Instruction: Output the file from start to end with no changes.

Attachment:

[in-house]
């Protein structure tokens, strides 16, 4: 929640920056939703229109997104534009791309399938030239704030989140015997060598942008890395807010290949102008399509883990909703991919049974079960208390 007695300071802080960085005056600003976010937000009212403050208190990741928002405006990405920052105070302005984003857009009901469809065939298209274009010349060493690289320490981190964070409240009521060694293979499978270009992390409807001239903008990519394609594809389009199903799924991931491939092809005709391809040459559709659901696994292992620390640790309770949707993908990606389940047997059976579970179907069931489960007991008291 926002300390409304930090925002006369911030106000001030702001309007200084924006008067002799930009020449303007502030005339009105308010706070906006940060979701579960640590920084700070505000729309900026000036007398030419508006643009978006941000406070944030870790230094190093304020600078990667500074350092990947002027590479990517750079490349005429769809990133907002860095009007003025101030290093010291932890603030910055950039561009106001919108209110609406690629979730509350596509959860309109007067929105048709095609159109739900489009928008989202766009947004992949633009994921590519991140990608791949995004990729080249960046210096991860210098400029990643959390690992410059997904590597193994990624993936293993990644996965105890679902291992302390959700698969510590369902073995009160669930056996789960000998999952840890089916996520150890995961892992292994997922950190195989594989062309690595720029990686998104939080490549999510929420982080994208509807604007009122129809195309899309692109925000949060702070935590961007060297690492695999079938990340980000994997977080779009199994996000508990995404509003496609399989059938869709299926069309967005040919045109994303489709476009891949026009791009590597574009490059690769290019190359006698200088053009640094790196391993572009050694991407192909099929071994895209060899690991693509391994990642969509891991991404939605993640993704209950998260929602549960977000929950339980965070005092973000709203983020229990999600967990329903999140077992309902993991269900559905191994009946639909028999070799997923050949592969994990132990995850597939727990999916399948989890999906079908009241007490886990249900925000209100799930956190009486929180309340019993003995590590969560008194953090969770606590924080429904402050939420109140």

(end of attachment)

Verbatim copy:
[in-house]
């Protein structure tokens, strides 16, 4: 929640920056939703229109997104534009791309399938030239704030989140015997060598942008890395807010290949102008399509883990909703991919049974079960208390 007695300071802080960085005056600003976010937000009212403050208190990741928002405006990405920052105070302005984003857009009901469809065939298209274009010349060493690289320490981190964070409240009521060694293979499978270009992390409807001239903008990519394609594809389009199903799924991931491939092809005709391809040459559709659901696994292992620390640790309770949707993908990606389940047997059976579970179907069931489960007991008291 926002300390409304930090925002006369911030106000001030702001309007200084924006008067002799930009020449303007502030005339009105308010706070906006940060979701579960640590920084700070505000729309900026000036007398030419508006643009978006941000406070944030870790230094190093304020600078990667500074350092990947002027590479990517750079490349005429769809990133907002860095009007003025101030290093010291932890603030910055950039561009106001919108209110609406690629979730509350596509959860309109007067929105048709095609159109739900489009928008989202766009947004992949633009994921590519991140990608791949995004990729080249960046210096991860210098400029990643959390690992410059997904590597193994990624993936293993990644996965105890679902291992302390959700698969510590369902073995009160669930056996789960000998999952840890089916996520150890995961892992292994997922950190195989594989062309690595720029990686998104939080490549999510929420982080994208509807604007009122129809195309899309692109925000949060702070935590961007060297690492695999079938990340980000994997977080779009199994996000508990995404509003496609399989059938869709299926069309967005040919045109994303489709476009891949026009791009590597574009490059690769290019190359006698200088053009640094790196391993572009050694991407192909099929071994895209060899690991693509391994990642969509891991991404939605993640993704209950998260929602549960977000929950339980965070005092973000709203983020229990999600967990329903999140077992309902993991269900559905191994009946639909028999070799997923050949592969994990132990995850597939727990999916399948989890999906079908009241007490886990249900925000209100799930956190009486929180309340019993003995590590969560008194953090969770606590924080429904402050939420109140």